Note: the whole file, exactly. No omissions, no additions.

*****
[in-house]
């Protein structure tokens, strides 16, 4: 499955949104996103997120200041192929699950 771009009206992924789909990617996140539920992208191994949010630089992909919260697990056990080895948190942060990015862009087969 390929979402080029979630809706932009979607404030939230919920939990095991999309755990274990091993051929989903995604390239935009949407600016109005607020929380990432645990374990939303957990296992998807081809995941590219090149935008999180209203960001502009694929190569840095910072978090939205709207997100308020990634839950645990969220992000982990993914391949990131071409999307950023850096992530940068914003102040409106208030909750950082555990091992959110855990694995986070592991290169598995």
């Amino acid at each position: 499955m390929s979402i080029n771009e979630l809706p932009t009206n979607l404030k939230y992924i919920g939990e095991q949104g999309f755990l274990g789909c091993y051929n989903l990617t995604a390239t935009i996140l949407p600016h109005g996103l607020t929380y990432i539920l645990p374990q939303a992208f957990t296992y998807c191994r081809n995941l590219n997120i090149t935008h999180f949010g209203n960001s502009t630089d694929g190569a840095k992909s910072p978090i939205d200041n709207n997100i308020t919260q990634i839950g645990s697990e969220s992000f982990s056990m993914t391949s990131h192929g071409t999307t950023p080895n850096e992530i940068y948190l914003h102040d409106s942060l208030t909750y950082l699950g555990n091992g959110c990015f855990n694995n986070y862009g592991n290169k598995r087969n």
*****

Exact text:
[in-house]
């Protein structure tokens, strides 16, 4: 499955949104996103997120200041192929699950 771009009206992924789909990617996140539920992208191994949010630089992909919260697990056990080895948190942060990015862009087969 390929979402080029979630809706932009979607404030939230919920939990095991999309755990274990091993051929989903995604390239935009949407600016109005607020929380990432645990374990939303957990296992998807081809995941590219090149935008999180209203960001502009694929190569840095910072978090939205709207997100308020990634839950645990969220992000982990993914391949990131071409999307950023850096992530940068914003102040409106208030909750950082555990091992959110855990694995986070592991290169598995």
């Amino acid at each position: 499955m390929s979402i080029n771009e979630l809706p932009t009206n979607l404030k939230y992924i919920g939990e095991q949104g999309f755990l274990g789909c091993y051929n989903l990617t995604a390239t935009i996140l949407p600016h109005g996103l607020t929380y990432i539920l645990p374990q939303a992208f957990t296992y998807c191994r081809n995941l590219n997120i090149t935008h999180f949010g209203n960001s502009t630089d694929g190569a840095k992909s910072p978090i939205d200041n709207n997100i308020t919260q990634i839950g645990s697990e969220s992000f982990s056990m993914t391949s990131h192929g071409t999307t950023p080895n850096e992530i940068y948190l914003h102040d409106s942060l208030t909750y950082l699950g555990n091992g959110c990015f855990n694995n986070y862009g592991n290169k598995r087969n």